Without a Prescription
Ciclosporin is given after organ transplant surgery to help prevent rejection of organs (kidney, heart, or liver) by holding down the body's immune system. It is prescribed to avoid long-term rejection in people previously treated with other immunosuppressant drugs, such as Imuran.
Constant monitoring is necessary to prevent toxicity due to overdosing or to prevent possible organ rejection due to underdosing.
If you take Ciclosporin orally over a period of time, your doctor will monitor your blood levels of cyclosporine to make sure your body is receiving the correct amount of Ciclosporin.
It is important to note that Ciclosporin may need to be taken by mouth for an indefinite period following surgery.
Neoral is a newer formulation of Ciclosporin's active ingredient, cyclosporine. In addition to prevention of organ rejection, it is prescribed for certain severe cases of rheumatoid arthritis and psoriasis.
Ciclosporin is always given with prednisone or a similar steroid. It is available in capsules and liquid, or as an injection.
Ciclosporin is sometimes prescribed in the treatment of severe skin disorders, including psoriasis and dermatomyositis (inflammation of the skin and muscles causing weakness and rash).
Some doctors prescribe Ciclosporin to treat alopecia areata (localized areas of hair loss), aplastic anemia (shortage of red and white blood cells and platelets), Crohn's disease (chronic inflammation of the digestive tract), and nephropathy (kidney disease).
The drug is prescribed in procedures involving bone marrow, the pancreas, and the lungs.
The reason for this repeated testing is that the absorption of this drug in the body is erratic.
Ciclosporin side effects that you should report to your health care professional or doctor as soon as possible:
Other common side effects may include:
- Sinus inflammation;
- Or joint pain;
- Numbness or tingling;
- Nasal inflammation;
- Lymph system tumor;
- Liver damage;
- Flu-like symptoms;
- Breathing difficulty;
- Abdominal discomfort;
Less common side effects may include:
- Stomach inflammation;
- Ringing in the ears;
- Rash and other skin disorders;
- Peptic ulcer;
- High blood sugar;
- Hearing loss;
- Frequent urination;
- Fluid retention;
- Conjunctivitis (pinkeye);
- Brittle fingernails;
- Blood disorders;
- Bleeding gums;
- Appetite loss or increase;
- Allergic reactions;
- Abdominal distention;
Rare side effects may include:
- Weight loss;
- Visual disturbance;
- Swallowing difficulty;
- Stomach and upper intestinal bleeding;
- Night sweats;
- Mouth sores;
- Lymph disorders;
- Joint pain;
- Heart attack;
- Hair breaking;
- Chest pain;
- Breast development in males;
- Blood in the urine;
Ciclosporin is contraindicated if you have any of the following conditions:
- If high blood pressure develops while you are taking neoral for transplant rejection;
- If it develops while you are taking the drug for arthritis or psoriasis;
- If you are taking high doses of steroid drugs, particularly methylprednisolone (medrol);
- If you have a kidney condition, high blood pressure, or cancer;
- If you have ever had an allergic reaction to them;
- If you take neoral for arthritis or psoriasis, the condition will eventually return when you stop taking the drug, generally within 1 or 2 months;
- If your body is trying hard to reject a transplanted organ;
Do not take Ciclosporin with any of the following drugs:
- Vancomycin (vancocin);
- Trimethoprim/sulfamethoxazole (bactrim, septra);
- Tobramycin (nebcin);
- Ticlopidine (ticlid);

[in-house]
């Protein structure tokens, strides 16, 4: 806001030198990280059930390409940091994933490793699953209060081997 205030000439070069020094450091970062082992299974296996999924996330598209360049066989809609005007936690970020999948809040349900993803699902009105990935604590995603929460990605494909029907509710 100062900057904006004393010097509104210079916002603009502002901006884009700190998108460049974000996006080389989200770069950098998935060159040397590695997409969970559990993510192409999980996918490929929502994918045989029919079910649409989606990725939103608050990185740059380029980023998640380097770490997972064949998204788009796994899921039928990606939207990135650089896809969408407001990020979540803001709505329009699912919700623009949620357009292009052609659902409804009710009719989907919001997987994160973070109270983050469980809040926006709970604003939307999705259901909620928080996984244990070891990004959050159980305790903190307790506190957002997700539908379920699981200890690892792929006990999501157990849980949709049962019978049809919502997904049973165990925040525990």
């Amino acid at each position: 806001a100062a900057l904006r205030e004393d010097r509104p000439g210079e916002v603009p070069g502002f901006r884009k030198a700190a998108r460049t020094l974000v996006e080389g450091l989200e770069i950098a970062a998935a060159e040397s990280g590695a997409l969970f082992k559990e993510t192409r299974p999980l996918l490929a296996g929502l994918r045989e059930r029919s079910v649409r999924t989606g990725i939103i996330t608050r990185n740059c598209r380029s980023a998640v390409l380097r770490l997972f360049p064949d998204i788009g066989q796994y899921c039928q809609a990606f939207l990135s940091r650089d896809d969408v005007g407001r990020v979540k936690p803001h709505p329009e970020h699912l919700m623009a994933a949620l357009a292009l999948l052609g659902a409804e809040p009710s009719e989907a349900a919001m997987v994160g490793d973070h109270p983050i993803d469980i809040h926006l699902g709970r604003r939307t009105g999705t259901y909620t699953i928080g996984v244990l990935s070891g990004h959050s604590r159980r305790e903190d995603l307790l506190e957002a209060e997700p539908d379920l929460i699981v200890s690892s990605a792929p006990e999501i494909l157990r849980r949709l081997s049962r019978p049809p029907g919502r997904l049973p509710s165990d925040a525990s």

- Tacrolimus (prograf);
- Saquinavir (fortovase);
- Ritonavir (norvir);
- Rifampin (rifadin, rifamate, rimactane);
- Ranitidine (zantac);
- Quinupristin (synercid);
- Prednisolone (delta-cortef, prelone);
- Potassium-sparing diuretics (dyrenium, midamor, aldactone);
- Phenytoin (dilantin);
- Orlistat (xenical);
- Octreotide (sandostatin);
- Nonsteroidal anti-inflammatory drugs such as clinoril and naprasyn;
- Nafcillin (unipen);
- Metoclopramide (reglan);
- Methylprednisolone (depo-medrol, medrol, solu-medrol);
- Melphalan (alkeran);
- Lovastatin (mevacor);
- Ketoconazole (nizoral);
- Itraconazole (sporanox);
- Indinavir (crixivan);
- Gentamicin (garamycin);
- Fluconazole (diflucan);
- Erythromycin (e.e.s., erythrocin, others);
- Digoxin (lanoxin, lanoxicaps);
- Diclofenac (voltaren, cataflam);
- Danazol (danocrine);
- Clarithromycin (biaxin);
- Cimetidine (tagamet);
- Carbamazepine (tegretol);
- Calcium-blocking heart and blood pressure medications such as calan, cardene, procardia, and cardizem;
- Bromocriptine (parlodel);
- Amphotericin b (fungizone, abelcet);
- Amiodarone (cordarone);
- Allopurinol (zyloprim);
Both drugs have been prescribed to prevent transplant rejection in small children.
Dosage is generally the same for children as for adults, though somewhat higher doses are sometimes needed.
Neoral has not been tested for arthritis or psoriasis in children under 18.
Psoriasis or Rheumatoid Arthritis
Your doctor may gradually increase the daily dose to a maximum of 4 milligrams per 2.2 pounds.
The starting dosage is 2.5 milligrams of Neoral per 2.2 pounds of body weight divided into 2 doses per day.
Your doctor will tailor your dosage of Ciclosporin in accordance with your body's response.
After that, the doctor may keep you on a daily dose of 5 to 10 milligrams per 2.2 pounds of body weight.
Expect a single dose of 15 milligrams per 2.2 pounds of body weight 4 to 12 hours before a transplant and 1 dose daily for 1 to 2 weeks after the operation.
The dosage of Neoral depends on the type of transplant and the other drugs you are taking. It is always taken twice a day.
Although no specific information is available, an overdose of Ciclosporin would be expected to cause liver and kidney problems. Any medication taken in excess can have serious consequences.
If you suspect an overdose of Ciclosporin, seek medical attention immediately.